What is the difference between a Bridge and a trestle bridge?



Why are all train bridges called trestles and not just bridges? On the other hand, why are motor vehicle bridges that have the characteristics of a trestle, considered a bridge? Example: Dames Point Bridge in Jacksonville Florida. Parts of the bridge have a horizontal beam that is supported by a pair of sloping legs. Yet, it is considered a cable-stayed bridge. Does it have to be wooden to be considered a trestle as well? Are there motor vehicle bridges that are trestles still in use today?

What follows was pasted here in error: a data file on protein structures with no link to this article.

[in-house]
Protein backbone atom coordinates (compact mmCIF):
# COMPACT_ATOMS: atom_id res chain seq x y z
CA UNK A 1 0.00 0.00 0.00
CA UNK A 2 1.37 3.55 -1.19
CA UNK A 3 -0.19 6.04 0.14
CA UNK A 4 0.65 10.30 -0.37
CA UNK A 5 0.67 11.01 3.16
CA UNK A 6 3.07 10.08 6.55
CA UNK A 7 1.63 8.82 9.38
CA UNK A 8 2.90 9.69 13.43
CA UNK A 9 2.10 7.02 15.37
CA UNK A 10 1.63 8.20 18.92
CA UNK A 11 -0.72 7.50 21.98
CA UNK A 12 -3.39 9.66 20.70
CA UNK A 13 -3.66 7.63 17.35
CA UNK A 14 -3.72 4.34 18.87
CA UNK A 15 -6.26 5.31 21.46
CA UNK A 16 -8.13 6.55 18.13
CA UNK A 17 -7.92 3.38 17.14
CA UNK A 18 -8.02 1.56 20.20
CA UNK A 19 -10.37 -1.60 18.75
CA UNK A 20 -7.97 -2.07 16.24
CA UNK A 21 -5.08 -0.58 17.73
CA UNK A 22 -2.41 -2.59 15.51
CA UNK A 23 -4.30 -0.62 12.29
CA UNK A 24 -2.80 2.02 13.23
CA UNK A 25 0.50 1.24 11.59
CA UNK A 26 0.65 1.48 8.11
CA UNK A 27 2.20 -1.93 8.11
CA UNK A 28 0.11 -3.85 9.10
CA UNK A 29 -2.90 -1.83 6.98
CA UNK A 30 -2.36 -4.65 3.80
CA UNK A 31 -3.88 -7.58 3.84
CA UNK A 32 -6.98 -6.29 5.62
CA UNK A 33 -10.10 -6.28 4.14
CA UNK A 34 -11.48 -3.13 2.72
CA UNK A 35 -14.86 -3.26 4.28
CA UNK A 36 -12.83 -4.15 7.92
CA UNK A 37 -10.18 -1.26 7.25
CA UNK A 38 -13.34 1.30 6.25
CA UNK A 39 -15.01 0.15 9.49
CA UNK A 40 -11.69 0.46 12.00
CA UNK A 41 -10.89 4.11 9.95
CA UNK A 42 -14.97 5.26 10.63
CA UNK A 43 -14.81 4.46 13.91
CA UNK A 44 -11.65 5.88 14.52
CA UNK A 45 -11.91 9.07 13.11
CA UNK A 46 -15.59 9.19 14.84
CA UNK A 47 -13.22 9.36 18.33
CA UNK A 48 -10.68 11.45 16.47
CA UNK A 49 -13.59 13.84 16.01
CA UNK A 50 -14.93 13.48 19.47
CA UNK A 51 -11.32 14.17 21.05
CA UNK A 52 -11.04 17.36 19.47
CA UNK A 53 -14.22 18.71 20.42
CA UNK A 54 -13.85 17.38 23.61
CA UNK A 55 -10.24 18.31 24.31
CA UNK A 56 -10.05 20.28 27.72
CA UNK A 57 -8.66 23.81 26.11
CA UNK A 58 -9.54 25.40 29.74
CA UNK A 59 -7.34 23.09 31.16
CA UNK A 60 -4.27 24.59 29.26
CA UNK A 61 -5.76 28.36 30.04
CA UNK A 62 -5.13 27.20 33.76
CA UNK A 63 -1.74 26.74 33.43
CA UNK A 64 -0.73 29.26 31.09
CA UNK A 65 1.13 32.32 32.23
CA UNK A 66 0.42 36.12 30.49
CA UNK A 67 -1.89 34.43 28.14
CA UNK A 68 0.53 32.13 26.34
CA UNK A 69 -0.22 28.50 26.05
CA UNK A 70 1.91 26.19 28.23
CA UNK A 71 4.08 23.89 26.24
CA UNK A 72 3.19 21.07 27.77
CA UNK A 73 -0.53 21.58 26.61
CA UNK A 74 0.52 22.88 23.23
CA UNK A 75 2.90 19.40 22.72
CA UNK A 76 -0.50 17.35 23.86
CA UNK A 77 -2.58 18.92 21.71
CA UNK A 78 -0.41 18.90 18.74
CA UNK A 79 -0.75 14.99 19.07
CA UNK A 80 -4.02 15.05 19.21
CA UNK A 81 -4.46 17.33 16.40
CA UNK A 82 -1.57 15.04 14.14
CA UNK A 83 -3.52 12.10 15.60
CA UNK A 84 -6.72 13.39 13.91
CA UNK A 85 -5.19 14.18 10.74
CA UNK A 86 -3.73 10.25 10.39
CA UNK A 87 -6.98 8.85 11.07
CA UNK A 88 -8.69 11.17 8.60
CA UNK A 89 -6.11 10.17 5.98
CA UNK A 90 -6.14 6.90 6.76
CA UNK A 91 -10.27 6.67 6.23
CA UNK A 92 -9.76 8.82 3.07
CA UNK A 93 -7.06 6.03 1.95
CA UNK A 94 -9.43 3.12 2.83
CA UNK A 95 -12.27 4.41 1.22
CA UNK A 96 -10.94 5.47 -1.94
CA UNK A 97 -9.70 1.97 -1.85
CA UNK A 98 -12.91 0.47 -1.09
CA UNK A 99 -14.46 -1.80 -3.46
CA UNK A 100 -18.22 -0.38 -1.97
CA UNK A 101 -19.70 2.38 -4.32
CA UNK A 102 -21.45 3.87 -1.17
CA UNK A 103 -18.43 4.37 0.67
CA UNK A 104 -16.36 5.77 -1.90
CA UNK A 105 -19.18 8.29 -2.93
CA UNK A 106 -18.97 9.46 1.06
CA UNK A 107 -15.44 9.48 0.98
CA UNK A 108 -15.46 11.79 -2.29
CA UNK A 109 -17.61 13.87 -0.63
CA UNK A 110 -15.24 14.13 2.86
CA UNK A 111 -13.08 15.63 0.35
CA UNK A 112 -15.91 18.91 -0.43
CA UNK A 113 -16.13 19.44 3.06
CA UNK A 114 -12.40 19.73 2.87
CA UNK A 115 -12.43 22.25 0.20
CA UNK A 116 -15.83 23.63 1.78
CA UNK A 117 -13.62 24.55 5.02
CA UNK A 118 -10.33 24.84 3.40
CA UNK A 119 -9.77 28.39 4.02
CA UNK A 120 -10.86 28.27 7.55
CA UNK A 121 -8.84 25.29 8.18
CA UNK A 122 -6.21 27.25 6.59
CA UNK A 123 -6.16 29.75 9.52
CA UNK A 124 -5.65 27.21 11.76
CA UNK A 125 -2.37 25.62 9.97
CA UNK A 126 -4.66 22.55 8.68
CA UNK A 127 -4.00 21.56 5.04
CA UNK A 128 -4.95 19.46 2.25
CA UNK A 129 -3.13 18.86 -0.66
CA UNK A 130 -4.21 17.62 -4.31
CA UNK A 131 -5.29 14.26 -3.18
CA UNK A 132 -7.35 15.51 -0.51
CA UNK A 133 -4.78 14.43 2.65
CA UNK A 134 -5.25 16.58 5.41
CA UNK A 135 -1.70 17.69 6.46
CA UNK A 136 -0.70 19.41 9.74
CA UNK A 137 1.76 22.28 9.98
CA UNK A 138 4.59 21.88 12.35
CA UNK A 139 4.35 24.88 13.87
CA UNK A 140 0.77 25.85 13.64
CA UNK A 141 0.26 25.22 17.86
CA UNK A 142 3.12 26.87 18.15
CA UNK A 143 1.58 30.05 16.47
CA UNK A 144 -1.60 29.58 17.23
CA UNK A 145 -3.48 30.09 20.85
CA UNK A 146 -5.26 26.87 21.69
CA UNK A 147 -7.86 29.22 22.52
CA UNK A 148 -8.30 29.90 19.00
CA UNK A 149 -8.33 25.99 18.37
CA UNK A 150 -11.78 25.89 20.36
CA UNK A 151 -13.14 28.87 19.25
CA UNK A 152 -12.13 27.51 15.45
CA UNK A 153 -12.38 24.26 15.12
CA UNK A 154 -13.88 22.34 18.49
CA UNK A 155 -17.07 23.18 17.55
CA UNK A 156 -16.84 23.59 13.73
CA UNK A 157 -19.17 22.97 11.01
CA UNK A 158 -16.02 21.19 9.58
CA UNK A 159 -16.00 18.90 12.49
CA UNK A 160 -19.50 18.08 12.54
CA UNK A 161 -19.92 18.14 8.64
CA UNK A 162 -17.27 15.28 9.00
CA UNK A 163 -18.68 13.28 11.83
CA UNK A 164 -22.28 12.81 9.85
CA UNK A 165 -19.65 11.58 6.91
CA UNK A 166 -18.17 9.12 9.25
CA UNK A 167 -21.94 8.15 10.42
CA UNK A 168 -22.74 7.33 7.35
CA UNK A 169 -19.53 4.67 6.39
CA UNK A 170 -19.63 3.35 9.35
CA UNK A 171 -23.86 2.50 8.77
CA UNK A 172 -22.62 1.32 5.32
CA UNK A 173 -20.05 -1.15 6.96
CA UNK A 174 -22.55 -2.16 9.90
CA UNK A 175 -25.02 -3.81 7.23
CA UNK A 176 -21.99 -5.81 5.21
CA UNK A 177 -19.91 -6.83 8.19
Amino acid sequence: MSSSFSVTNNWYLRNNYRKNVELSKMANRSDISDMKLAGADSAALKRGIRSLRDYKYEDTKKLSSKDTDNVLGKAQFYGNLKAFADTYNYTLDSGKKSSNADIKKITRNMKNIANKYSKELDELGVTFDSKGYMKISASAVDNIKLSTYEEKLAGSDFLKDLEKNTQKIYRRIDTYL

In: Engineering

they’re all bridges, the prefix typically just describes the support structure. Honestly just google the different types of bridges and you’ll have your answer

“A trestle (sometimes tressel) is a rigid frame used as a support, historically a tripod used both as stools and to support tables at banquets. A trestle bridge is a bridge composed of a number of short spans supported by such frames.

“Timber and iron trestles (i.e. bridges) were extensively used in the 19th century…

“Many timber trestles were built in the 19th and early 20th centuries with the expectation that they would be temporary.”

Source- https://wikivisually.com/wiki/Trestle_bridge